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Play Nice Reviews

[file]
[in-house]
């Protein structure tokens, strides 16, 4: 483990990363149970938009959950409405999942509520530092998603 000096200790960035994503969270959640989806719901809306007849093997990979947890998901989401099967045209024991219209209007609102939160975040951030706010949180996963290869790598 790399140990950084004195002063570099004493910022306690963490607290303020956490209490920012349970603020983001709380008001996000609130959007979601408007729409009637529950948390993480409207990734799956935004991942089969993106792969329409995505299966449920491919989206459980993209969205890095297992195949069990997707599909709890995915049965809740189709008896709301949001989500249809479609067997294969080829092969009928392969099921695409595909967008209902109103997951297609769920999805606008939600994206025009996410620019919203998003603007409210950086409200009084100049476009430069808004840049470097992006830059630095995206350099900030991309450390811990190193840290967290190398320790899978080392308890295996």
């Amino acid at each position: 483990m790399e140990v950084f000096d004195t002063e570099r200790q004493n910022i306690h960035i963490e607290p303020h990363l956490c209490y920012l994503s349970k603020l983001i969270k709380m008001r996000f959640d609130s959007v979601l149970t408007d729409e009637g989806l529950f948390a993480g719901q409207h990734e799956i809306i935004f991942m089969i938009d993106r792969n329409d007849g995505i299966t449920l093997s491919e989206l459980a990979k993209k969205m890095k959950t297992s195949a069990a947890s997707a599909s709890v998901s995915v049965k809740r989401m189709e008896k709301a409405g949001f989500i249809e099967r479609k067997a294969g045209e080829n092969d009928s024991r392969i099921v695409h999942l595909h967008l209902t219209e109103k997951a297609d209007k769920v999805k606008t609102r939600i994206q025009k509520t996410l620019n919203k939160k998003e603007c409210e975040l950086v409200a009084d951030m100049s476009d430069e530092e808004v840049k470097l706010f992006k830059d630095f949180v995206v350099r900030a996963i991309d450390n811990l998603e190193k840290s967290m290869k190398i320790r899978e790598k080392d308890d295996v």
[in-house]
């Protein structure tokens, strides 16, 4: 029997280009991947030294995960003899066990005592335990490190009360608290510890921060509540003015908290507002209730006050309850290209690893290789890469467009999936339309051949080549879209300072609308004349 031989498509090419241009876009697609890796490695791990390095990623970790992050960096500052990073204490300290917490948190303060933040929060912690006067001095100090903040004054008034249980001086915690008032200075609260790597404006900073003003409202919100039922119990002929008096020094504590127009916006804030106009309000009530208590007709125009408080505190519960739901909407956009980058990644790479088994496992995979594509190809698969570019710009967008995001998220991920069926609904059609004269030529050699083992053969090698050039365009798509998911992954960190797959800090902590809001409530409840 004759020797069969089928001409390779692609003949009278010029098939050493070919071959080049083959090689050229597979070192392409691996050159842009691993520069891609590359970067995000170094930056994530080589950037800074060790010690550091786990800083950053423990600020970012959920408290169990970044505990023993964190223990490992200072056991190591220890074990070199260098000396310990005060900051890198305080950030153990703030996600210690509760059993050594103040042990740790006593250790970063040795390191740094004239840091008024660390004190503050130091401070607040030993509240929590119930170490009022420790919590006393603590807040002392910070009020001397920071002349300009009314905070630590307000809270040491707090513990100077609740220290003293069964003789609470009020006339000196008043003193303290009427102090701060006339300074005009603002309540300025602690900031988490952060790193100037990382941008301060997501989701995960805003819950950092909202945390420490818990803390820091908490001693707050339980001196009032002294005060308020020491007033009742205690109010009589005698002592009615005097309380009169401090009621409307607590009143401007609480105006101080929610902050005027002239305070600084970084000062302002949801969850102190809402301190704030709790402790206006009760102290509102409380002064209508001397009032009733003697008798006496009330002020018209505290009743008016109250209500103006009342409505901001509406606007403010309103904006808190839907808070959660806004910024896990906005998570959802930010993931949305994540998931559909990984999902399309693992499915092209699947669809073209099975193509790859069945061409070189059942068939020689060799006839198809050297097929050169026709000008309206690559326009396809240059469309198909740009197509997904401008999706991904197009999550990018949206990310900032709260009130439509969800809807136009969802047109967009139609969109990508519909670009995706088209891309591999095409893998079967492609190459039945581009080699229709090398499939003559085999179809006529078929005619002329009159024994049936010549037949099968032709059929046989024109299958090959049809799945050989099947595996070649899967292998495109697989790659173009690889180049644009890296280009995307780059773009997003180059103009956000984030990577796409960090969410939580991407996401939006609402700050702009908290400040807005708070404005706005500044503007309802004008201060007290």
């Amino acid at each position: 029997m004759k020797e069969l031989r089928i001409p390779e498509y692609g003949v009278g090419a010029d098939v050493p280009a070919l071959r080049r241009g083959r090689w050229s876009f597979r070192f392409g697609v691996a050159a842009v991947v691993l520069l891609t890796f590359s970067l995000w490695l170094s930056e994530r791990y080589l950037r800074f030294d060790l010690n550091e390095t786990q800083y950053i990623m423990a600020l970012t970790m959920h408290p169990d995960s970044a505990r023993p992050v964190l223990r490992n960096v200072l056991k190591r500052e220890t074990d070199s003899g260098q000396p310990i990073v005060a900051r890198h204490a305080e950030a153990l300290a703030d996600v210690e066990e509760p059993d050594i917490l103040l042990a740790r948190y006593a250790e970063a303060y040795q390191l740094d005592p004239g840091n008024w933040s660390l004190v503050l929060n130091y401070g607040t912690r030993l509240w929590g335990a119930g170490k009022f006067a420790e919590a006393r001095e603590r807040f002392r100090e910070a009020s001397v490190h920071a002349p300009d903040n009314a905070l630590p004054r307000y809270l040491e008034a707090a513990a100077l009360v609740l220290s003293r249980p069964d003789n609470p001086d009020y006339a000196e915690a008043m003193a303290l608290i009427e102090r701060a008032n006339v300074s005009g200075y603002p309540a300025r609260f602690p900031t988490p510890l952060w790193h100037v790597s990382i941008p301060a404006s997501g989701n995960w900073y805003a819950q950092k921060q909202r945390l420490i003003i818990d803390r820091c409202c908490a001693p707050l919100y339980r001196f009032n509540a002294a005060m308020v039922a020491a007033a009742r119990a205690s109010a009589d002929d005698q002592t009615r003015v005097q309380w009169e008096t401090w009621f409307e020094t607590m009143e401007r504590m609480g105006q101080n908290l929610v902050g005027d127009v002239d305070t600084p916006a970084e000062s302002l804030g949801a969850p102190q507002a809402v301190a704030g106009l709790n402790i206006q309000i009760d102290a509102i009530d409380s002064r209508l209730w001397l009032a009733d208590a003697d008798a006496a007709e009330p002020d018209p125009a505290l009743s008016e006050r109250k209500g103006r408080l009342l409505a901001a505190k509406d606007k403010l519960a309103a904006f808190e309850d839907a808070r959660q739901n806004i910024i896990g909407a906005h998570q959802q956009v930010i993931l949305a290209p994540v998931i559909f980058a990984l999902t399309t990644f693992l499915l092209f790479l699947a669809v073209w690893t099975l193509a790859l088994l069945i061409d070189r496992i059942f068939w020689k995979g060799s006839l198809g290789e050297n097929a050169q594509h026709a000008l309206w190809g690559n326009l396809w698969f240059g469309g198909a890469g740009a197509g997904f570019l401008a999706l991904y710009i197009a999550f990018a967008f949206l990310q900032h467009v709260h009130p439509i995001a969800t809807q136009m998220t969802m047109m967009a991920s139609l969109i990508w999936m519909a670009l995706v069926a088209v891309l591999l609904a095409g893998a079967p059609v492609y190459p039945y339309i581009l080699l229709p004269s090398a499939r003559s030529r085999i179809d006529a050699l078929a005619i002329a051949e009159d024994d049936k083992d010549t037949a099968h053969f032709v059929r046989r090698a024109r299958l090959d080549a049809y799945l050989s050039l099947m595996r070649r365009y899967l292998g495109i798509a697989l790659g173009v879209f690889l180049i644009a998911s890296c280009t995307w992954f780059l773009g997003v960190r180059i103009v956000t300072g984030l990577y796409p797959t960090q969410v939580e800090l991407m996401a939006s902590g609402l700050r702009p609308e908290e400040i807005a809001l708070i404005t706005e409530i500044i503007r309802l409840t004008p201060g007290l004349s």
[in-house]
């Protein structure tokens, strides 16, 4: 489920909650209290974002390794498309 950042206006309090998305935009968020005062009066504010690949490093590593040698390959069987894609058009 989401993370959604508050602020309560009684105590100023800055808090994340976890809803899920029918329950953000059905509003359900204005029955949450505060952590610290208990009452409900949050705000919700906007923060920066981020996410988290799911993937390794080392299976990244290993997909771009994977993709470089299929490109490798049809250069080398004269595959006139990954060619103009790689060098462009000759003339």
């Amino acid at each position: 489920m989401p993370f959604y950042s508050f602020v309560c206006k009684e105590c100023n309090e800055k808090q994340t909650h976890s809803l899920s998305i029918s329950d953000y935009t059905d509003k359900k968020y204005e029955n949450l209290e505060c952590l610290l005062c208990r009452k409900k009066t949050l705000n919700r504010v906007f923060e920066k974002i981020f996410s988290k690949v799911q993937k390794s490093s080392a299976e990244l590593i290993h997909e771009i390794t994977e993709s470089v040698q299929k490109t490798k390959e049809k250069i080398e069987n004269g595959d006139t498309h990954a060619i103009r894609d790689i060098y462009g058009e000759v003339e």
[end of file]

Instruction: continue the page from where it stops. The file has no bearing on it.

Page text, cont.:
Pump up your average TV cop show with foul language and sardonic wit and some not-ready-for-prime-time sleaze, and you approximate the experience of viewing PLAY NICE. Although the storyline is stuffed with enough red herrings to stock a cannery for years, and the acting is sometimes on a level with "Star Search," this direct-to-video release boasts a no-nonsense precinct mentality and flashes of caustic black humor. The tabloids have a field day as Rapunzel, a blonde-wigged babe, goes on a murder spree that gives coitus interruptus a whole new meaning. Burnt out by a recent divorce and separation from his daughter, and bugged by constant inquiries from internal affairs, Jack "Mouth" Penucci (Ed O'Ross) is the kind of shoot-from-the-hip lawman whose partners always request transfers. Saddled with a rookie, Dennis Crichnore (Michael Zand), Penucci pieces together a crime profile while staying one step ahead of a sleazy reporter, Harold Wiesen (Scott Burkholder), who is being fed official information from someone on the inside. During his investigation, Penucci springs back to life when he falls for obsequious Jill (Robey) who works for the Bureau of Social Services. As the killings continue, two facts stand out: the murdered men are fathers with a history of sexually abusing their daughters and mousy Jill is turning into a tigress. By the time reporter Wiesen is silenced, Penucci realizes that Jill has assumed someone else's identity in order to have access to closed files and to facilitate her vigilante tactics. Abused as a child, this Rapunzel relives her traumas with an unhappy ending for her "daddy" of the evening. Arriving at the scene of her latest fatal incest tableau, Penucci and Crichmore tail her to a hotel basement where she knocks Jack unconscious and blasts Crichmore several times before Penucci awakens and stops Rapunzel's one-woman incest clean-up campaign. If only PLAY NICE offered a few more viable murderess candidates and hadn't padded out its running time with reiterative exposition, this might have been a small-scale police classic. Unfortunately, the filmmakers' ambitions aren't matched by their abilities. While the Jack-and-Jill psycho-sexual battle is meant to reflect somehow upon the killer's crime of passion, the sense of dangerous passion and out-of-control emotions is more theoretical than palpable in this film. Too much energy goes into teasing the audience with Jill's probable guilt; it is too obvious and too early when the viewer catches on to her little brown wren charade. The screenwriters' sleight-of-hand is clumsy on this key point. And in the film's early scenes, awkward staging is quite evident. Director Teri Treas seems to gain confidence as the film goes along. In fact, the crescendo of violence in the hotel basement at the film's climax is a real nail-biter. As Rapunzel, the actress Robey lets her hair down nicely but doesn't shade her Plain Jane characterization effectively; she makes her character's hidden agenda apparent from the outset. A character actor in the Leo Rossi mold, Ed O'Ross is persuasive as the cop who's a little unhinged by passion himself. Given the screenplay's dexterity in working in the incest motivation, one wishes it had a firmer grasp on the mechanics of suspense. For all its limitations, PLAY NICE offers a good supply of jolts and surprises. Compelling throughout, it will satisfy armchair detectives even if they work out the killer's identity rather quickly. In this instance the unraveling of the motives is as fascinating as whodunit. (Violence, sexual situations.)